- In the live action Dudley Do-Right movie in 1999, all of the main characters understand that they live in a corny, formulaic melodrama, and they're perfectly happy about it. Later, the hero and villain begin to deviate from their predetermined roles within the genre, which provokes a severe existential crisis in both men. This is so stressful that Snidely Whiplash returns to his villainous ways, despite knowing in advance that "The Bad Guy" is automatically predestined to failure.
Snidely Whiplash: This is the part of the job I hate the most, the ending. Up until then, being The Bad Guy is the best job in the world.
- The entirety of the Scream franchise is based on the characters being Genre Savvy, to the point that they make comments like "I know what happens to the black dude, and I'm getting out of here." Randy Meeks was a veritable fountain of knowledge about how to survive a horror movie until he found a giant Idiot Ball and turned his back to a dangerous area. In fact, most characters who die are the ones who make stupid mistakes. The characters know this, and discuss mistakes that should never be made, such as going off on your own.
- Friday the 13th Part VI: Jason Lives, which contained this little gem: "I've seen enough horror movies to know that any weirdo wearing a mask is never friendly."
- In The Faculty, several of the students (being sci-fi fans), realise that the strange goings-on at the school resemble the Invasion of the Body Snatchers. Though they correctly work out that the 'infected' are actually part of a greater 'queen' organism (and what happens should they find and kill it), they fail to realise that the queen is actually The New Girl and not one of the more obvious suspects. The 'queen' even asserts that they should stop resisting her, since this plot ended in them winning even in fiction (the pod people in the aforementioned Body Snatchers). Though Genre Savvy, Casey comes up with a quite amazing conspiracy theory regarding aliens: he asks whether sci-fi itself is a tool for the authorities to inure the public to the existence of aliens, just so nobody would believe it if it really happened. Stokely is unsurprisingly not convinced in the slightest, but thinks it's a cool idea.
- Hot Fuzz plays off one of the characters' detailed knowledge of action cop films.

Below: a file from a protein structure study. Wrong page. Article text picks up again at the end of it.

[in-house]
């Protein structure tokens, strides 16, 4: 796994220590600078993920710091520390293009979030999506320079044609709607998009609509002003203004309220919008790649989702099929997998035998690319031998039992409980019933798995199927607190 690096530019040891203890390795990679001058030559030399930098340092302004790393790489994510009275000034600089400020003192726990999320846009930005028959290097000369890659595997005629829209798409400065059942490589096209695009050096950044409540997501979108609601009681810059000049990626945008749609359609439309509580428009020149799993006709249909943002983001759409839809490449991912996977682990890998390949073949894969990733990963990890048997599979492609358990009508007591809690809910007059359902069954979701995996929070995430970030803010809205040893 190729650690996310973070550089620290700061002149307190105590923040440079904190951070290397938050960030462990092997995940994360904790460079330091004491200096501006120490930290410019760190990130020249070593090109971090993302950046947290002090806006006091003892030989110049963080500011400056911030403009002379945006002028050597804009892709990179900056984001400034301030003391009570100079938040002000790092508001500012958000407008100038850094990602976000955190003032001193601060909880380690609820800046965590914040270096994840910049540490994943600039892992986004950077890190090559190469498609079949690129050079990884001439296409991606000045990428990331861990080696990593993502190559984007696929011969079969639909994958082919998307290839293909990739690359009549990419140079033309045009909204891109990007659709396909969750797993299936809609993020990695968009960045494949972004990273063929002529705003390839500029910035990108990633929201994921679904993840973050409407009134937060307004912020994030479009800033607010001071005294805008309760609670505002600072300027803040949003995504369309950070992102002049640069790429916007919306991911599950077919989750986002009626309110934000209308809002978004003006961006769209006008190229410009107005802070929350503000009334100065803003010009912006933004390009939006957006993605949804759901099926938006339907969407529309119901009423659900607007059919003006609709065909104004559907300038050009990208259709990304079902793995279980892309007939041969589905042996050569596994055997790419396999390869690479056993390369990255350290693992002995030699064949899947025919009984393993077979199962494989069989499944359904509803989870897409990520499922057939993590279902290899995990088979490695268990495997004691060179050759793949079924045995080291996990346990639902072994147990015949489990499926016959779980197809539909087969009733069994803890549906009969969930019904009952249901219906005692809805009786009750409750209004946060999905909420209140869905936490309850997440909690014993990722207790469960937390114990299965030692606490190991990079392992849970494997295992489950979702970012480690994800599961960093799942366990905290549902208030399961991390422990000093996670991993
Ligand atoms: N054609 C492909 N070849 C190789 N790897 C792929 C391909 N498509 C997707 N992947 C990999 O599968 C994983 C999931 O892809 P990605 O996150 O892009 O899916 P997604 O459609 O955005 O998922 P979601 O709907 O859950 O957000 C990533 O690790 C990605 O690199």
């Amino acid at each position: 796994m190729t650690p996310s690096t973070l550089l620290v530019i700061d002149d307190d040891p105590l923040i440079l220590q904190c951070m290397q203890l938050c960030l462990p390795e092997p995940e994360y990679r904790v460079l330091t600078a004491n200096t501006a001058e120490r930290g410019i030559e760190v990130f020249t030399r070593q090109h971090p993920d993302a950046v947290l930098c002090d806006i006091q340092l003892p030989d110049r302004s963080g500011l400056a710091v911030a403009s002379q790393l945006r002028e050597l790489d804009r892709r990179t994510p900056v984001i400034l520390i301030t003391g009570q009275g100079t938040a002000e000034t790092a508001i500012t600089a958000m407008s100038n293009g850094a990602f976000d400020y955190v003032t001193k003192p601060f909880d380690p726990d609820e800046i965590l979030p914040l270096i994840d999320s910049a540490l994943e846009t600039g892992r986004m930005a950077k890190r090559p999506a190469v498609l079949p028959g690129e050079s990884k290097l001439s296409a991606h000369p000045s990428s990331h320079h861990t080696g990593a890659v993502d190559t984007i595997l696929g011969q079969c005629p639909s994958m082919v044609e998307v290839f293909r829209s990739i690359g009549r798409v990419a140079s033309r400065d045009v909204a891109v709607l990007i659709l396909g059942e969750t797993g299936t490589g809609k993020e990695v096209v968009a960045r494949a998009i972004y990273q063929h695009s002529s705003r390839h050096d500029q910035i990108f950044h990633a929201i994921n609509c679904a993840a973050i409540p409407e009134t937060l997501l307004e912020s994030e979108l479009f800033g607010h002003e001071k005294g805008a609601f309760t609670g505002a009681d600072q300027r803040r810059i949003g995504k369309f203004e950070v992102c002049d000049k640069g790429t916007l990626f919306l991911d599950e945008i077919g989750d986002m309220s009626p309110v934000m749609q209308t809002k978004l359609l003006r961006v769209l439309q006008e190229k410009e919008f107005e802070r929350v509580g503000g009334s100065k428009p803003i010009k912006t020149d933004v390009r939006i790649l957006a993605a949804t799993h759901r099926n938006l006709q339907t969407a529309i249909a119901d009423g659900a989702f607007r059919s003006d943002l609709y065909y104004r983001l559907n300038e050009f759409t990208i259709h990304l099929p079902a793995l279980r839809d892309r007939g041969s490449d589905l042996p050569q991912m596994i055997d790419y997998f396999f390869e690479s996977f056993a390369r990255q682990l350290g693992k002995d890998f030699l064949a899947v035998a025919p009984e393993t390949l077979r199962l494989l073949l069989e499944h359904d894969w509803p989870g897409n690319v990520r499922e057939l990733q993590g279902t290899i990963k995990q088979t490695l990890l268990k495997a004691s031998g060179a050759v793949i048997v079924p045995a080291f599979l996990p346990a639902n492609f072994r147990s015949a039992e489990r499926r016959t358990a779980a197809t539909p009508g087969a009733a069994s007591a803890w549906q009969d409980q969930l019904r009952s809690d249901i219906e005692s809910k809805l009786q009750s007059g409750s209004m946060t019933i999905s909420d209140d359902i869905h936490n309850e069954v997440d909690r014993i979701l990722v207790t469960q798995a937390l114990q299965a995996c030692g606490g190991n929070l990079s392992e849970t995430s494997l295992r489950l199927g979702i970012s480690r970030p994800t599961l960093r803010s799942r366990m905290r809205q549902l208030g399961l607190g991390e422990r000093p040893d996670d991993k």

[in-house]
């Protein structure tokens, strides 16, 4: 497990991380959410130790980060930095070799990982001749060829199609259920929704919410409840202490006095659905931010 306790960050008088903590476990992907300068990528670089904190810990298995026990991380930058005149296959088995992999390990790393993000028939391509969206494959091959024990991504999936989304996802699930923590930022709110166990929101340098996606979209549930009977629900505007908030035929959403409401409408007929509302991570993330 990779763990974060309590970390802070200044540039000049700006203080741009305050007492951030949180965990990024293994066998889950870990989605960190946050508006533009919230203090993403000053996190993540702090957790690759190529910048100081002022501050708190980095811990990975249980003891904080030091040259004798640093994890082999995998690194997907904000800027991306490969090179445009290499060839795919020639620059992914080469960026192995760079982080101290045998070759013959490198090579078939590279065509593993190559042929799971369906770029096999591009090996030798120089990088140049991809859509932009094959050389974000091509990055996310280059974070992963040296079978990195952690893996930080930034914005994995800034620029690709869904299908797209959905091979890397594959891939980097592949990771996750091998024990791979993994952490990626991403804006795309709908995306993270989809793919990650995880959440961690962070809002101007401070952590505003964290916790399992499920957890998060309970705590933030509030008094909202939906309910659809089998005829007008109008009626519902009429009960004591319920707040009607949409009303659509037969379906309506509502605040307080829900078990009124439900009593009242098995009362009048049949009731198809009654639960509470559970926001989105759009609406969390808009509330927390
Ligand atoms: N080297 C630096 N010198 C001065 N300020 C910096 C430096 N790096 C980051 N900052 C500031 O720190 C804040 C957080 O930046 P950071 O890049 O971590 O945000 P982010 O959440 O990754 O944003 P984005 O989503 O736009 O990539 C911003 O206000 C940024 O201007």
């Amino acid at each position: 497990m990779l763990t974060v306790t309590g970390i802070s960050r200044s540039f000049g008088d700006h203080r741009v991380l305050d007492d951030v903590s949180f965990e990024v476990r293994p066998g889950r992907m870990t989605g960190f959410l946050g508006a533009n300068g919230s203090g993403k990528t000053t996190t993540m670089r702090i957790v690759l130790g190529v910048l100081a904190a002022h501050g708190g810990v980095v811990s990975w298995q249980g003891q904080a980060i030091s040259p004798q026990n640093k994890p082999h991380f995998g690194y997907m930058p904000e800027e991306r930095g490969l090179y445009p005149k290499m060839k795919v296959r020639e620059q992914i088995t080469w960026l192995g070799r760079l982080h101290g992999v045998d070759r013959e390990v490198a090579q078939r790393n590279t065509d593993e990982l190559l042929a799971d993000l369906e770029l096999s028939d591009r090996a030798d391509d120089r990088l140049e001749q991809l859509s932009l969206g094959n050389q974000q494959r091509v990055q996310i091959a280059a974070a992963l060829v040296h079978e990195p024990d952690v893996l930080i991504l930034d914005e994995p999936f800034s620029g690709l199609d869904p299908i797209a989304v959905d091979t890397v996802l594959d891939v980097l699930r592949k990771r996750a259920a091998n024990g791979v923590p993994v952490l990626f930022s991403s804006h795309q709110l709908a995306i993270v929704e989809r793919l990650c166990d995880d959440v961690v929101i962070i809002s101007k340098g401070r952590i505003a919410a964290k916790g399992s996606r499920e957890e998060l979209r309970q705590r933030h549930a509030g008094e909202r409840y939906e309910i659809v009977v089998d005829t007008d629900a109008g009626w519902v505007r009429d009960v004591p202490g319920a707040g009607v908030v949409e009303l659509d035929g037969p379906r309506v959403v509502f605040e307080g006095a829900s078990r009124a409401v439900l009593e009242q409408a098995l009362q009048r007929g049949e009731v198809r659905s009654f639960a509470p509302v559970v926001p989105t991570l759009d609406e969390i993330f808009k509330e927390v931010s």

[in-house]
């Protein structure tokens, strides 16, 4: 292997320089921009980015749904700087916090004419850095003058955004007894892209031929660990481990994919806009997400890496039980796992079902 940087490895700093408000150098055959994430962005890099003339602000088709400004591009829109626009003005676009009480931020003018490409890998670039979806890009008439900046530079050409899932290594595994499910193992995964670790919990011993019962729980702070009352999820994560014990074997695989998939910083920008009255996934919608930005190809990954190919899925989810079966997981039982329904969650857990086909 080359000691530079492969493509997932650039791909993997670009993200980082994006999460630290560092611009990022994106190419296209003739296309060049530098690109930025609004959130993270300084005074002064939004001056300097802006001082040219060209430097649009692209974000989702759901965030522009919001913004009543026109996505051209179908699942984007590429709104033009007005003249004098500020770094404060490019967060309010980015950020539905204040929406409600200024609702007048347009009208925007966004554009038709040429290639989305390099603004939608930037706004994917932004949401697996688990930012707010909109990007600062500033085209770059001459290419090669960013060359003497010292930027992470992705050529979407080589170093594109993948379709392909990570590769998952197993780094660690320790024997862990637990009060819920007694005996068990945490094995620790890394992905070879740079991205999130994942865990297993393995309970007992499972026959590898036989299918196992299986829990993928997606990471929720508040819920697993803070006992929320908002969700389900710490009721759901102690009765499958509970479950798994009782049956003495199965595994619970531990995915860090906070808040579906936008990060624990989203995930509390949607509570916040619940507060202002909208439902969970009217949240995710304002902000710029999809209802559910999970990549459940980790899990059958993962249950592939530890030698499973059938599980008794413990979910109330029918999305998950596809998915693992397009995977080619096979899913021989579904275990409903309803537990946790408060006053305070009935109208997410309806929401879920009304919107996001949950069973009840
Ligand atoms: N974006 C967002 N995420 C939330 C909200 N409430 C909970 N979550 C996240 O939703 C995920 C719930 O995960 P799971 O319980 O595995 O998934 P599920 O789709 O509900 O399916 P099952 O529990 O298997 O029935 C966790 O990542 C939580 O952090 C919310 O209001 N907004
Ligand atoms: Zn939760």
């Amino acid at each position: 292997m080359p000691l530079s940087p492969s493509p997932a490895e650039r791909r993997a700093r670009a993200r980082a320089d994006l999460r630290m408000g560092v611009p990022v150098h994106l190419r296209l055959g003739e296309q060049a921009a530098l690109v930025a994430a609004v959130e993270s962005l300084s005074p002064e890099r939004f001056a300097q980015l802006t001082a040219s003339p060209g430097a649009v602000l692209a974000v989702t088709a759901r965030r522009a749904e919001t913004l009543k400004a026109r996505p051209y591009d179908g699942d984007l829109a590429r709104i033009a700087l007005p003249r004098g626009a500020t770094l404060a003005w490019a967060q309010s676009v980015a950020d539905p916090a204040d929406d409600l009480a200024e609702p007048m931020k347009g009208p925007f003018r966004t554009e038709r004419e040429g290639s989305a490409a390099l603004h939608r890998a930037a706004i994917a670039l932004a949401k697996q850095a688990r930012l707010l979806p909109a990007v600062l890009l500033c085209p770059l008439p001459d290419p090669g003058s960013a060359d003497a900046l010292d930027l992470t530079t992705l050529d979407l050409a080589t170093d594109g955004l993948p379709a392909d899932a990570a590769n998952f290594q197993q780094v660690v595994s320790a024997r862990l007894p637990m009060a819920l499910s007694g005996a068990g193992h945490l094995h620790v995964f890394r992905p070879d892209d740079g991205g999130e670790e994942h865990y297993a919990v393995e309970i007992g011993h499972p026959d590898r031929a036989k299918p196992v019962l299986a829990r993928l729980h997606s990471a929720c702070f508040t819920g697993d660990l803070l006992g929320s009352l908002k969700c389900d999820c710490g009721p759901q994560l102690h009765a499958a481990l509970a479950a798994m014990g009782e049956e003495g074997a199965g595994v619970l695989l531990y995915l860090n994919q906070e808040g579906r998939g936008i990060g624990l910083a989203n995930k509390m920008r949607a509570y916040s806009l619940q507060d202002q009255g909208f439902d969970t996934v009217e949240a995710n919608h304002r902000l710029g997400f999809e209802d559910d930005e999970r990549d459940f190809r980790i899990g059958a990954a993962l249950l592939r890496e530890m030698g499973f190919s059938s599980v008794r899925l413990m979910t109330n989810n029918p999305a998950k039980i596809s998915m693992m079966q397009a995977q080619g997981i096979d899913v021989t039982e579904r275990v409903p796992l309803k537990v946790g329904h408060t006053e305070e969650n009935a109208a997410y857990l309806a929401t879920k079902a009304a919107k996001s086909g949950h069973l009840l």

- Pretty much all of Galaxy Quest:
- When the characters realize they're in a real space battle, they try to use sensible, real-life tactics, and fight the tendency to act like the characters they play — which backfires, because they're much more effective once they start acting their parts.
- The Plucky Comic Relief is the most Genre Savvy of the bunch, leading to him being convinced he's doomed because he used to play a nameless Red Shirt. He manages to survive and gets upgraded to a main character with the rank of security chief. Guy actually starts out as the only Genre Savvy member of the crew (and Only Sane Man) before they all wise up.
Guy: Didn't you guys ever watch the show?
- In possibly one of the most well-done moments of villain genre savviness ever, once shown the "historical documents", Sarris is the only nonhuman character who realizes that he is dealing with actors who have been mistaken for real explorers. This implies that unlike the Thermians, his own race produces entertainment.
Sarris: How adorable. The actors are going to play war with me!
- In Last Action Hero, Danny Madigan, the kid from the real world, having seen so many action movies, knows all the clichés and plot devices when he winds up inside one. Jack Slater, the fictional Hollywood action hero who lives in the movie, refuses to believe him, suffering from Genre Blindness.
- In Jeepers Creepers, as Darry is climbing down the drain pipe looking for a dead body, Trish tells him, "You know the part in scary movies when somebody does something really stupid, and everybody hates them for it? This is it!"
- Many of the recurring characters in Kevin Smith's films seem to be genre-savvy. One glaring example is Azrael from the film Dogma, who, as his Evil Plan for the destruction of all reality comes together, is asked how he did it and what he needs to do by the imprisoned good guys. Azrael's response:
- In Time Bandits, Kevin, at least, knows what's up when they meet Robin Hood. He even tries to explain to the dwarves afterwards that of course Robin is going to hand out the treasure they stole to the poor.